The central issue to be decided by this court is whether the trial court erred in "transferring" the cause to California. We first note that the Illinois Civil Practice Act (Ill. Rev. Stat. 1979, ch. 110, pars. 5 through 12) does provide for transfer of a cause to proper venue; however, the provisions of the act apply only to transfers within the State of Illinois. Similarly, the Judicial Code of the United States (28 U.S.C. § 1404(a)(1976)) provides for transfer of venue among Federal district courts> only, and clearly affords no authority for a State court to transfer a cause to another State. However, although the trial court's order is framed in terms of a "transfer" to California, we find that the order may properly be construed as one dismissing the cause, finding that plaintiff be required to reinstitute suit in California.
We also note that, although defendant contended that venue was improper in Lake County, defendant filed a general appearance in response to plaintiff's complaint. Such a general appearance constitutes a waiver of venue objections. (Ill. Rev. Stat. 1979, ch. 110, par. 8(2); Haas v. Pick Galleries (1973), 12 Ill. App.3d 865, 299 N.E.2d 93.) However, waiver does not apply to motions based on forum non conveniens (McDonald's Corp. v. Smargon (1975), 31 Ill. App.3d 493, 334 N.E.2d 385), and, therefore, defendant has not waived its objection to venue on the basis of forum non conveniens by filing its general appearance.
Therefore, viewing the order as a dismissal, the issue becomes whether the court properly dismissed plaintiff's complaint on the basis of the doctrine of forum non conveniens.
• 1-3 The determination of whether particular facts and circumstances warrant dismissal of a case on the grounds of forum non conveniens rests primarily within the discretion of the trial court. The trial court's decision will not be reversed on review unless it can be said that, in deciding as it did, the trial court abused its discretion. (People ex. rel. Compagnie Nationale Air France v. Giliberto (1978), 74 Ill.2d 90, 383 N.E.2d 977.) The doctrine of forum non conveniens is founded in considerations of fundamental fairness and sensible and effective judicial administration. In light of these considerations, a court may decline jurisdiction of a case even though it may have proper jurisdiction over all parties and the subject matter (Whitney v. Madden (1948), 400 Ill. 185, 79 N.E.2d 593), whenever it appears that another forum can better serve the parties in the ends of justice. (People ex rel. Compagnie Nationale Air France v. Giliberto.) A motion to dismiss on forum non conveniens grounds presupposes that more than one court can be used as a forum. People ex rel. Compagnie Nationale Air France v. Giliberto.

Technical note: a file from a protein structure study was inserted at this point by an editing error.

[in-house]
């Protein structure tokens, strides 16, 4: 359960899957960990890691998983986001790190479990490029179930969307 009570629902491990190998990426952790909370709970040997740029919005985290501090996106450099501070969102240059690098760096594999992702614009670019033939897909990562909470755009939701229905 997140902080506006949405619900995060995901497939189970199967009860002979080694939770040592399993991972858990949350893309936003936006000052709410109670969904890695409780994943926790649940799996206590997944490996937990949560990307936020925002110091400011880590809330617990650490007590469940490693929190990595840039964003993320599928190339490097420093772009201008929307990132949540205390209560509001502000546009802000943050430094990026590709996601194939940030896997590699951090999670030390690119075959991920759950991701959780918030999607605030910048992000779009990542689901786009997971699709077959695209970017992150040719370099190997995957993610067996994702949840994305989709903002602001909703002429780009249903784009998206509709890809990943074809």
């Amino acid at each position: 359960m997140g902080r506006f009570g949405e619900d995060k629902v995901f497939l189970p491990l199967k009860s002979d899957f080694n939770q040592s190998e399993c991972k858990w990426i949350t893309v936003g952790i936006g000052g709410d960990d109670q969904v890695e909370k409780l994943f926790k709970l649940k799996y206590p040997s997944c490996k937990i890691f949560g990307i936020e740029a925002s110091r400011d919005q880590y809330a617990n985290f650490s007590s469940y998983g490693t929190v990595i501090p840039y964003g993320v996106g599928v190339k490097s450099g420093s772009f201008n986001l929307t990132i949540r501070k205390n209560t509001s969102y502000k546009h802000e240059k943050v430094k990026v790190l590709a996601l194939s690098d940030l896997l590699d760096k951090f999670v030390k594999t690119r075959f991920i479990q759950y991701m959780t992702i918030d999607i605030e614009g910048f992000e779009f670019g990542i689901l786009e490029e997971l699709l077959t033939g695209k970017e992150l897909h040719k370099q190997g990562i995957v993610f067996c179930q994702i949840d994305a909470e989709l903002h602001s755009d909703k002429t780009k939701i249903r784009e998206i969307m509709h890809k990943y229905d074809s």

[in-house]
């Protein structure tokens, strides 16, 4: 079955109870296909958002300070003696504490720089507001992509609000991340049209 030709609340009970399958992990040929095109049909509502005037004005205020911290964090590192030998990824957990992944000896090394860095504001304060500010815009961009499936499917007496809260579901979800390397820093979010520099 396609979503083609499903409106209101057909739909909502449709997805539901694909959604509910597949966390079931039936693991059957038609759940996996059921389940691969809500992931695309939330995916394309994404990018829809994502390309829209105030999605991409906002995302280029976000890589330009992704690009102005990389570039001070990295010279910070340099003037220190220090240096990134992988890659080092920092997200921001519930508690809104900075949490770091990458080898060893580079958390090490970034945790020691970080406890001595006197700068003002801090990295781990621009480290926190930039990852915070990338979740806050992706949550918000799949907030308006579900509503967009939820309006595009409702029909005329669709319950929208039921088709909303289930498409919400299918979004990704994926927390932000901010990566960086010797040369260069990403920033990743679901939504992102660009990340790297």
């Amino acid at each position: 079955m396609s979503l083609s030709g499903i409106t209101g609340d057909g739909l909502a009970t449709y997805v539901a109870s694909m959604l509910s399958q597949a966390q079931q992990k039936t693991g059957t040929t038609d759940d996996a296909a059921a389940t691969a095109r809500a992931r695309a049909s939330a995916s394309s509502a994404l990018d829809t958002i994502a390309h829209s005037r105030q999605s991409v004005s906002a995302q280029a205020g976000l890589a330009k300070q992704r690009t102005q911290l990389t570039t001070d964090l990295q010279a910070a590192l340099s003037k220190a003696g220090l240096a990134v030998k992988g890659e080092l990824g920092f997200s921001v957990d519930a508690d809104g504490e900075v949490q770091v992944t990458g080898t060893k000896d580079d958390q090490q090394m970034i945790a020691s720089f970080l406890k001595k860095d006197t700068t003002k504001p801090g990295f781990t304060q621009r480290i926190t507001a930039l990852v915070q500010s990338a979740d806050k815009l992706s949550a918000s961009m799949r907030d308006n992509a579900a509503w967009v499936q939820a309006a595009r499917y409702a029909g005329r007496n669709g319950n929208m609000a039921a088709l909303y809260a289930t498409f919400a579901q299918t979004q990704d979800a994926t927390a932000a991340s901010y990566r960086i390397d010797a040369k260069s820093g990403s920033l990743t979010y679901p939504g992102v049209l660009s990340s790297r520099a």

A number of factors are to be considered in determining whether a court should refrain from exercising its jurisdiction. Those factors include: the relative capacities of the two courts> to provide a fair trial; the relative inconvenience to witnesses and parties; ease of access to sources of proof; availability of compulsory process for attendance of unwilling witnesses; the burden upon the respective taxpayers and court system; the condition of the courts>' dockets; the ability to enforce any judgment which results; and the necessity of applying another State's laws. (Gulf Oil Corp. v. Gilbert (1947), 330 U.S. 501, 91 L.Ed. 1055, 67 S.Ct. 839; People ex rel. Compagnie Nationale Air France v. Giliberto; Adkins v. Chicago, Rock Island & Pacific R.R. Co. (1973), 54 Ill.2d 511, 301 N.E.2d 729; A.E. Staley Manufacturing Co. v. Swift & Co. (1978), 65 Ill. App.3d 427, 382 N.E.2d 667.) In addition, the United States Supreme Court has indicated that a plaintiff should not be deprived of his home forum without good cause.
"Where there are only two parties to a dispute, there is good reason why it should be tried in the plaintiff's home forum if that has been his choice. He should not be deprived of the presumed advantages of his home jurisdiction except upon a clear showing of facts which either (1) establish such oppressiveness and vexation to a defendant as to be out of all proportions to plaintiff's convenience, which may be slight or non-existent, or (2) make trial in a chosen forum inappropriate because of considerations affecting the court's own administrative and legal problems. In any balancing of conveniences, a real showing of convenience by a plaintiff who has sued in his home forum will normally outweigh the inconvenience the defendant may have shown." (Koster v. Lumbermens Mutual Casualty Co. (1947), 330 U.S. 518, 524, 91 L.Ed. 1067, 1074, 67 S.Ct. 828, 831-32.)
Plaintiff's choice of forum should therefore not be disturbed unless the balance of factors strongly favors the ...